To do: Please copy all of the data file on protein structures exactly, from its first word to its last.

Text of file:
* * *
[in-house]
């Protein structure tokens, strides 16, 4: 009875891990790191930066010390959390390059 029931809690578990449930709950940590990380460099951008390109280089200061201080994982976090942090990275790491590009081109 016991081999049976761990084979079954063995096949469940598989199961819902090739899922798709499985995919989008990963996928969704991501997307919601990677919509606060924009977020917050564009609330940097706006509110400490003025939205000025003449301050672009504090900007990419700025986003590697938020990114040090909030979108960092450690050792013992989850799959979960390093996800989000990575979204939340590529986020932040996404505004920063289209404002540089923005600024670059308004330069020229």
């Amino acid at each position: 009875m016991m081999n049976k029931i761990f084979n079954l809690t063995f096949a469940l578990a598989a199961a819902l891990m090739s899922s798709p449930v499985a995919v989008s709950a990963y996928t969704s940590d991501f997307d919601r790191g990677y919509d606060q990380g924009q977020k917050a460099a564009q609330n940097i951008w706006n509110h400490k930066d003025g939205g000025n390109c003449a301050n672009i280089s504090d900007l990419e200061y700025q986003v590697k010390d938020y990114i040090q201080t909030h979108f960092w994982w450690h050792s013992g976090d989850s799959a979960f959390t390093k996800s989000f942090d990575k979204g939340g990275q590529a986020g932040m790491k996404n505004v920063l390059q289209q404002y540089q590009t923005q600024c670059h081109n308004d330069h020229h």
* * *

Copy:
[in-house]
């Protein structure tokens, strides 16, 4: 009875891990790191930066010390959390390059 029931809690578990449930709950940590990380460099951008390109280089200061201080994982976090942090990275790491590009081109 016991081999049976761990084979079954063995096949469940598989199961819902090739899922798709499985995919989008990963996928969704991501997307919601990677919509606060924009977020917050564009609330940097706006509110400490003025939205000025003449301050672009504090900007990419700025986003590697938020990114040090909030979108960092450690050792013992989850799959979960390093996800989000990575979204939340590529986020932040996404505004920063289209404002540089923005600024670059308004330069020229």
């Amino acid at each position: 009875m016991m081999n049976k029931i761990f084979n079954l809690t063995f096949a469940l578990a598989a199961a819902l891990m090739s899922s798709p449930v499985a995919v989008s709950a990963y996928t969704s940590d991501f997307d919601r790191g990677y919509d606060q990380g924009q977020k917050a460099a564009q609330n940097i951008w706006n509110h400490k930066d003025g939205g000025n390109c003449a301050n672009i280089s504090d900007l990419e200061y700025q986003v590697k010390d938020y990114i040090q201080t909030h979108f960092w994982w450690h050792s013992g976090d989850s799959a979960f959390t390093k996800s989000f942090d990575k979204g939340g990275q590529a986020g932040m790491k996404n505004v920063l390059q289209q404002y540089q590009t923005q600024c670059h081109n308004d330069h020229h």